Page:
During the same timeframe that I started the company, there was a huge rise in fuel costs, which presented challenges related to pricing and fixed-rate contracts. I learned a lot from those challenges, and now I have a futures contract to protect pricing and keep it more stable.

Another big challenge that we are still faced with today is the fact that big companies own a large amount of landfills, which make up about 25 to 30 percent of companies’ revenues. In addition to controlling the landfill space, they are controlling the price and that really gives them an advantage.

Waste360: What are some of your responsibilities as president of Sanitation Solutions?

Josh Bray: My position has morphed a lot from when I first started the company when there was just me and two guys. I used to work close to the trash and drive trucks, but now I mainly focus on managing our staff of 135 and the typical business aspects like accounting, finance, legal and strategic planning. I also focus a lot on our permitting process and making sure that we have everything we need to secure permits in a timely manner.

Waste360: What are some of the company’s goals for 2017-18?

Josh Bray: First and foremost, we are focusing on opening up the new transfer station so that we can continue to grow our footprint. It’s hard to truck trash more than 40 miles or so economically so our transfer stations allow us to reach a little further.

We are also focusing on keeping our volumes high and improving within all of our markets. We have seen a 10 to 20 percent annualized growth every year so we are hoping to be within that range again this year.

In addition, technology is starting to become more of a necessity in this industry so we are focusing on adding cameras to our fleet to improve routes and services. I would really like to offer our customers with real-time updates so they can track routes as well, but we aren’t at that point yet.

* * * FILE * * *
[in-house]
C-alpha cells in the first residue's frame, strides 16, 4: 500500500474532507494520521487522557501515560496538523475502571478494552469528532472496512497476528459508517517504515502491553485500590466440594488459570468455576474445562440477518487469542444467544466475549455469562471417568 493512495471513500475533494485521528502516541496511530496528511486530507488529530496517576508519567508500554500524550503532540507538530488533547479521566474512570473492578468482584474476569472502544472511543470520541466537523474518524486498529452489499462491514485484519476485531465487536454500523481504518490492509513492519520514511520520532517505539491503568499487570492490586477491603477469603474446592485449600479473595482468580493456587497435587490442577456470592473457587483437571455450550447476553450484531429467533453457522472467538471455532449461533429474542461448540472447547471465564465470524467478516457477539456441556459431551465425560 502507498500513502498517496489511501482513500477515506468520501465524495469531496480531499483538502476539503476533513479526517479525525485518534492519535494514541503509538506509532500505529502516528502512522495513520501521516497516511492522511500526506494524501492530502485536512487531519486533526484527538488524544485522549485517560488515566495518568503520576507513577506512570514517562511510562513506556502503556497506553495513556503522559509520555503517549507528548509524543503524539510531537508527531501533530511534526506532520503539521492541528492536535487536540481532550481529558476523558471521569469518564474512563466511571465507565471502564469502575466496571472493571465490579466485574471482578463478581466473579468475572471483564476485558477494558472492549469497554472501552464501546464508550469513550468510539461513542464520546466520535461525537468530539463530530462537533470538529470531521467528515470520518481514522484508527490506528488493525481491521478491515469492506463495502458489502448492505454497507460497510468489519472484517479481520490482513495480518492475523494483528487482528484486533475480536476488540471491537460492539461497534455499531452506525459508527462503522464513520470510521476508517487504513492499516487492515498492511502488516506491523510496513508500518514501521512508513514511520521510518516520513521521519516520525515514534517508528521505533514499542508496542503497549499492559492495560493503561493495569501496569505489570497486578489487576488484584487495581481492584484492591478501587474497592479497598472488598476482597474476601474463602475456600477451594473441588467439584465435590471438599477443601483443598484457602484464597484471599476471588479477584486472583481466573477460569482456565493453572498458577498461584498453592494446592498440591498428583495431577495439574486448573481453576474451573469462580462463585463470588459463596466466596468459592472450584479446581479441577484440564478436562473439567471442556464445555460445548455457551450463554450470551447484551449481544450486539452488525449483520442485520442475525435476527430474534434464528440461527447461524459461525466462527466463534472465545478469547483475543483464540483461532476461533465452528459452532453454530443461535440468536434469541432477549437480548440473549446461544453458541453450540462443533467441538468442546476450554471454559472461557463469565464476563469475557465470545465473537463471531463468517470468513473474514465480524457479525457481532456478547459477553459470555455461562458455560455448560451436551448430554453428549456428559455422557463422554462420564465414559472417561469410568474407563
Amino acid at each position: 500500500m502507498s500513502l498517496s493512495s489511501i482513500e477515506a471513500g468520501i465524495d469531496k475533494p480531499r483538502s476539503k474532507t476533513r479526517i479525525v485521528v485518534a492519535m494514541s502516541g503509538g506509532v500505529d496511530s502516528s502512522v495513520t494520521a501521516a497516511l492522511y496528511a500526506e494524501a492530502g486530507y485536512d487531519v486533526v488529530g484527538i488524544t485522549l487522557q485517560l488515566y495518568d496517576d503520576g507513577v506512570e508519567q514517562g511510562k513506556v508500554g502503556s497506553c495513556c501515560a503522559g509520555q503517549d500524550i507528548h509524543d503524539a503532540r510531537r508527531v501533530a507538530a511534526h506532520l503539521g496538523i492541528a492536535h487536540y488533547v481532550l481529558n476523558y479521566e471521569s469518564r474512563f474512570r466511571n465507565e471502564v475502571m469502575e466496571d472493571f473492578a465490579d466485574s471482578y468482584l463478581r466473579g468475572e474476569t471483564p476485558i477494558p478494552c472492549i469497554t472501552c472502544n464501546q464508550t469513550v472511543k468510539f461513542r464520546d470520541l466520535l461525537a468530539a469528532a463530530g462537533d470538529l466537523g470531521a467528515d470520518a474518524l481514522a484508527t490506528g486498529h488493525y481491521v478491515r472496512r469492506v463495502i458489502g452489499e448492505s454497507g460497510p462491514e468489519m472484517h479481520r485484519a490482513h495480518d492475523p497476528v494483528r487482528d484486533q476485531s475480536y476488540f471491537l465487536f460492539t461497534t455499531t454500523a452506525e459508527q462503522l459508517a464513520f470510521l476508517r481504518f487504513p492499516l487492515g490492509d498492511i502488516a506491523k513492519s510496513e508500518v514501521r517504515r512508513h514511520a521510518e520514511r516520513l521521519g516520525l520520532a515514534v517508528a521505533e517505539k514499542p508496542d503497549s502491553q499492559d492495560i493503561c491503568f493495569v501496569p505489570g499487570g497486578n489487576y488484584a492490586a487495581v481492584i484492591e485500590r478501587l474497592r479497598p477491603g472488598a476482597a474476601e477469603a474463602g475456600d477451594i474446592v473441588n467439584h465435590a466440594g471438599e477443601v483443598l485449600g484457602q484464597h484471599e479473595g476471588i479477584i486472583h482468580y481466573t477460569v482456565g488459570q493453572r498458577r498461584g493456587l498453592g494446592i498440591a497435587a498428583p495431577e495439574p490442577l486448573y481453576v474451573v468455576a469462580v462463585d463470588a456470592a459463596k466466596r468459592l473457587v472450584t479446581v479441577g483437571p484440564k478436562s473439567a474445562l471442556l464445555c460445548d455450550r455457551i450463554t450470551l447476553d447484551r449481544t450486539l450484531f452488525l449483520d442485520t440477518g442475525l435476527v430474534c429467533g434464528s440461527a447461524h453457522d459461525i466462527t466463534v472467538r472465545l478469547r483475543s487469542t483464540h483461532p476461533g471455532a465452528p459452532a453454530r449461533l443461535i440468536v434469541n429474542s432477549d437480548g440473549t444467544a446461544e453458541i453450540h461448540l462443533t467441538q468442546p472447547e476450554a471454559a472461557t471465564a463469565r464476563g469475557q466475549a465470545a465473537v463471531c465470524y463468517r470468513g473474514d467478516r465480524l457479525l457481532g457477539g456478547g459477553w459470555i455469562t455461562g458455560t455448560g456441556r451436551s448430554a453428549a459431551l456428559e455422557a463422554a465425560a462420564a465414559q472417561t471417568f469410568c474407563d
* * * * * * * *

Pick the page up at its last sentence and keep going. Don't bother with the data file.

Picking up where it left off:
Lastly, we are starting to outgrow the talent pools that we have created so we are focusing more on hiring younger talent who can bring in new and fresh ideas and grow with the company.

Waste360: Can you highlight a couple moments in your career that you’re most proud of?

Josh Bray: I would have to say getting the permits for our transfer stations and landfill. I don’t know the exact number of independents that have permitted a landfill, but I know it’s a small number. It’s truly a monumental moment when you get the call and find out that your permit has been accepted. In addition to that, there has been one major acquisition of a competitor that has been equally as rewarding.

Waste360: What advice would you give to someone who is interested in having a career in the waste and recycling industry?

Josh Bray: For anyone who is entrepreneurial, I would highly encourage them to find a mentor or someone who has been in the industry for a long time to help them out. Surrounding yourself with good people can help you avoid some of the pitfalls and traps that you can easily walk into.

Additionally, there are a lot of great opportunities in this industry and a lot of different paths you can take. I suggest finding an area you want to focus on and grow from there.

Lastly, to be successful in any operation you need to be passionate about what you are doing and you need to do what you say you’re going to do.